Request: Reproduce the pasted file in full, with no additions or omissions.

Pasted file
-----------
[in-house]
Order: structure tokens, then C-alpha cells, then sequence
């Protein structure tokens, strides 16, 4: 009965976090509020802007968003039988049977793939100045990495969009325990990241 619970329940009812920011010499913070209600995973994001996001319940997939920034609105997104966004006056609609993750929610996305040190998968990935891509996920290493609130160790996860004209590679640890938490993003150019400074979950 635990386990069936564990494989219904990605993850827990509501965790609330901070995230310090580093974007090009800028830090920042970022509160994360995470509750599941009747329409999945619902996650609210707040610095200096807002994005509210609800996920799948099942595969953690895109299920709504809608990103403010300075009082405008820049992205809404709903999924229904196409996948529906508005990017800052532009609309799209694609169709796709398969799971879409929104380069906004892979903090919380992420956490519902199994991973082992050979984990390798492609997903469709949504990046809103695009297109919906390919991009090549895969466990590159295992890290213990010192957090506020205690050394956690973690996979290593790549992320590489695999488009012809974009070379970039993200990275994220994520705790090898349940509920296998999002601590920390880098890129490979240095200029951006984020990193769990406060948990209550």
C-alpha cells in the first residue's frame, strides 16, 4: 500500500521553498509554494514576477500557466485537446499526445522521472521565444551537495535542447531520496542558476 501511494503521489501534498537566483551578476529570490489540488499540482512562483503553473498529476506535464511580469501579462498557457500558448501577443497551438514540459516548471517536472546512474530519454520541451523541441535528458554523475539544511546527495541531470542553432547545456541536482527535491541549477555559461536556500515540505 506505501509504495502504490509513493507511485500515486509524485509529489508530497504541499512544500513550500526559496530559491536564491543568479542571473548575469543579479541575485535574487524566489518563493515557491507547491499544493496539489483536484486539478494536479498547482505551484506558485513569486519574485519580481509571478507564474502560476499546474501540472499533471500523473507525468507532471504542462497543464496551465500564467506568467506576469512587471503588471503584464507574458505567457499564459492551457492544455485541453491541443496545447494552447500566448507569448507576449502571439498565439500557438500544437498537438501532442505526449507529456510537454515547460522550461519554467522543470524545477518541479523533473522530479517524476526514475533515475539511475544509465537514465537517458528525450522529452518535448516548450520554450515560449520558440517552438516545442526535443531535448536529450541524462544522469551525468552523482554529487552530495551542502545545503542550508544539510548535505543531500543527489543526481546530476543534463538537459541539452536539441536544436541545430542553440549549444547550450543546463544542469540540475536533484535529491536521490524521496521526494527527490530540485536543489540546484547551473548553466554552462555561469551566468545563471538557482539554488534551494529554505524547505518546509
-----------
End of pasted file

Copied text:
[in-house]
Order: structure tokens, then C-alpha cells, then sequence
């Protein structure tokens, strides 16, 4: 009965976090509020802007968003039988049977793939100045990495969009325990990241 619970329940009812920011010499913070209600995973994001996001319940997939920034609105997104966004006056609609993750929610996305040190998968990935891509996920290493609130160790996860004209590679640890938490993003150019400074979950 635990386990069936564990494989219904990605993850827990509501965790609330901070995230310090580093974007090009800028830090920042970022509160994360995470509750599941009747329409999945619902996650609210707040610095200096807002994005509210609800996920799948099942595969953690895109299920709504809608990103403010300075009082405008820049992205809404709903999924229904196409996948529906508005990017800052532009609309799209694609169709796709398969799971879409929104380069906004892979903090919380992420956490519902199994991973082992050979984990390798492609997903469709949504990046809103695009297109919906390919991009090549895969466990590159295992890290213990010192957090506020205690050394956690973690996979290593790549992320590489695999488009012809974009070379970039993200990275994220994520705790090898349940509920296998999002601590920390880098890129490979240095200029951006984020990193769990406060948990209550």
C-alpha cells in the first residue's frame, strides 16, 4: 500500500521553498509554494514576477500557466485537446499526445522521472521565444551537495535542447531520496542558476 501511494503521489501534498537566483551578476529570490489540488499540482512562483503553473498529476506535464511580469501579462498557457500558448501577443497551438514540459516548471517536472546512474530519454520541451523541441535528458554523475539544511546527495541531470542553432547545456541536482527535491541549477555559461536556500515540505 506505501509504495502504490509513493507511485500515486509524485509529489508530497504541499512544500513550500526559496530559491536564491543568479542571473548575469543579479541575485535574487524566489518563493515557491507547491499544493496539489483536484486539478494536479498547482505551484506558485513569486519574485519580481509571478507564474502560476499546474501540472499533471500523473507525468507532471504542462497543464496551465500564467506568467506576469512587471503588471503584464507574458505567457499564459492551457492544455485541453491541443496545447494552447500566448507569448507576449502571439498565439500557438500544437498537438501532442505526449507529456510537454515547460522550461519554467522543470524545477518541479523533473522530479517524476526514475533515475539511475544509465537514465537517458528525450522529452518535448516548450520554450515560449520558440517552438516545442526535443531535448536529450541524462544522469551525468552523482554529487552530495551542502545545503542550508544539510548535505543531500543527489543526481546530476543534463538537459541539452536539441536544436541545430542553440549549444547550450543546463544542469540540475536533484535529491536521490524521496521526494527527490530540485536543489540546484547551473548553466554552462555561469551566468545563471538557482539554488534551494529554505524547505518546509